For my column in the Jerusalem Report this week analyzing public opinion, I asked a sample of Israeli Jews a survey question: How often do they visit their beloved city, their holiest of holies, the eternal, undivided capital? After all, the majority of Israeli Jews reject the division of Jerusalem and proclaim everlasting love. But our findings that nearly half almost never visit the city, and the analysis, show that for many it’s neither beloved, nor undivided. Jerusalem remains holy – but that’s not necessarily a good thing. Here’s my column, re-posted courtesy of the Jerusalem Report Magazine.
At the heart of the Zionist project lies Jerusalem. It is the wistful final note of Israel’s national anthem and the axis mundi for the Jewish people. It also happens to be an axis mundi for Christianity and Islam, and a blood-stained battleground of history, where political violence continues daily.
Which Jerusalem do Israelis see when they look towards their disputed, beloved capital? Our Jerusalem Report survey shows figures as deeply divided as the city itself. When asked how often they visit the capital, from a representative sample of Jewish poll respondents, fully 46 percent of non-Jerusalem residents say they don’t even visit the city as much as once per year.
Another 43 percent report that they visit infrequently, between one and five times per year. 11 percent of the Jewish public say they visit once a month or more. Combined, 54 percent visit at least once a year.
Mayor Nir Barkat has made the economic and tourist revival of Jerusalem into the centerpiece of his leadership. But why did the object of two millennia of longing need reviving?
Our poll shows that the city’s leaders face a challenge in changing the image of Jerusalem, which remains rooted in the troubled, politicized, intractable image of the city.
For many Israelis, Jerusalem is associated with dark forces. While committed Jerusalemites cherish the city’s beauty and mood, in the rest of the country it can be hard to find a good word. Israelis routinely complain of the pressure-cooker tension in a city filled with the most extreme elements of local life, not to mention the most explosive parts of the conflict. During the second Intifada, there were no less than 30 suicide bombings in Jerusalem, and more than 600 terror attacks in total.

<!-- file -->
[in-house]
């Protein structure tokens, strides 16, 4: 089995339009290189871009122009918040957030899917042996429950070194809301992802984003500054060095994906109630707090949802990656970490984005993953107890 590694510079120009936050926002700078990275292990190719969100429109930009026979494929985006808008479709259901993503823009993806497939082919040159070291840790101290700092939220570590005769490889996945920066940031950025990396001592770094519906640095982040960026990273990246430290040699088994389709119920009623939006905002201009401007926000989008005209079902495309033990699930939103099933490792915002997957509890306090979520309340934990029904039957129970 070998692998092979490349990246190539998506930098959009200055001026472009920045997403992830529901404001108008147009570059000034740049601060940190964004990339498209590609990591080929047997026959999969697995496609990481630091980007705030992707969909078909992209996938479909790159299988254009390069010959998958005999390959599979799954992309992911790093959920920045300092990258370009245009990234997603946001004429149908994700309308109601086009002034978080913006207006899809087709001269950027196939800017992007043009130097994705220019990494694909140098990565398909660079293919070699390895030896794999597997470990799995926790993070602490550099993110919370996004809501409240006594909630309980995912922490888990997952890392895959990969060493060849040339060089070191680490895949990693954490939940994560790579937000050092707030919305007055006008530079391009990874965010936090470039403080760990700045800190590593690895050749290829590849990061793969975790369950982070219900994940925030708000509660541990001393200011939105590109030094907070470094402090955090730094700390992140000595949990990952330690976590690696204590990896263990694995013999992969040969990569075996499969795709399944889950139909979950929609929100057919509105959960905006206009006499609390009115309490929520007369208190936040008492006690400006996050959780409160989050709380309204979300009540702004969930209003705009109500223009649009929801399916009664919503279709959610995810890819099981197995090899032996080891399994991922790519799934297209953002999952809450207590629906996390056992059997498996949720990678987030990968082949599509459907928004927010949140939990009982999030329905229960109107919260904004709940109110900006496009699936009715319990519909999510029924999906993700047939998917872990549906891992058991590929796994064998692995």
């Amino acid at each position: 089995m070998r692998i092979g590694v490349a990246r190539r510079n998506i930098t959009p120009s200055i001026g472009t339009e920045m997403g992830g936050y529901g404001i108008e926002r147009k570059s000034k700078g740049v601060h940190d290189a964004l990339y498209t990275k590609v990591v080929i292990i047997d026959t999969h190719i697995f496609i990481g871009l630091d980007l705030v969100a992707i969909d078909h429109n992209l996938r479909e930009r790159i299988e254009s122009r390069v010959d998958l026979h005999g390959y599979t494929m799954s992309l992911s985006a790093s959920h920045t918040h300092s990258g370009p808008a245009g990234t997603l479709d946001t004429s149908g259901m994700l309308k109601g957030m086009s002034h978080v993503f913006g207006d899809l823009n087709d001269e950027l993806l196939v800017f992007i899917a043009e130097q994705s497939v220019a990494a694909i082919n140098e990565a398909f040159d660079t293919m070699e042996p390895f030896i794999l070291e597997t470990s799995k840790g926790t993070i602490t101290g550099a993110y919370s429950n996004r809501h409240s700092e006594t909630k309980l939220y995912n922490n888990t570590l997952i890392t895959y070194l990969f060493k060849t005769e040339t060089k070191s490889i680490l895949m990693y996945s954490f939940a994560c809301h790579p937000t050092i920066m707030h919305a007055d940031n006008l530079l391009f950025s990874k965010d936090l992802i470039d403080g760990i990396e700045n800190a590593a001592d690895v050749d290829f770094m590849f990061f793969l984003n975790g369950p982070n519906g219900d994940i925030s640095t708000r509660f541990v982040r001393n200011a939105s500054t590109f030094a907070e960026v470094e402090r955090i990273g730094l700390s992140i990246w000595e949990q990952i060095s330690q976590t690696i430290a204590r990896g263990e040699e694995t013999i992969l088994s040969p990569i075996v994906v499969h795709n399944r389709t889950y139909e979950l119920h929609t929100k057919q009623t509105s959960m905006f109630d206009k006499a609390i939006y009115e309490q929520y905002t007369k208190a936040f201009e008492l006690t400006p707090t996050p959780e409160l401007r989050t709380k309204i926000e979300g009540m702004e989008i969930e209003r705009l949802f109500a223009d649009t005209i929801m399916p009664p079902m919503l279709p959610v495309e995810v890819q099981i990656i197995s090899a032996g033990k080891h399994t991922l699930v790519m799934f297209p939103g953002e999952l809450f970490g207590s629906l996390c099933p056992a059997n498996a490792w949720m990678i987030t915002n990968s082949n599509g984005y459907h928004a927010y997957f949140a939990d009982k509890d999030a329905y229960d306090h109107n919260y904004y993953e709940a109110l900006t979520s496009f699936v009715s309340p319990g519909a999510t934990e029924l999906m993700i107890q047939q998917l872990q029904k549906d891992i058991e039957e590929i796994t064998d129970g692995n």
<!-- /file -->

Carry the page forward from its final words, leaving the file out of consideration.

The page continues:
On a more mundane level, the high concentration of ultra-orthodox residents (about one-third of Jerusalem’s population) and the proximity of the Arab neighborhoods of East Jerusalem (another one-third of the population) – has driven many residents to leave. Many have migrated to other parts of the country, seeking less “intensity,” they will often say, and more normalcy. The city has seen a negative migration balance fairly consistently since the mid-1980s, including a 10 percent drop in the secular population since 2003, according to the Jerusalem Institute for Israel Studies. In 2001, Central Bureau of Statistics (CBS) data showed that only eight percent of Israelis went there as a tourist destination – ranking it fourth out of seven regions for internal tourism.
East and West
The political problems don’t help. In a 2008 survey for the Israeli NGO Ir Amim, which tracks political developments in Jerusalem, I found that nearly 80 percent of Israeli Jews believed that the city is, de facto, already divided between East and West – four decades after the emotional reunification in the 1967 Six Day War.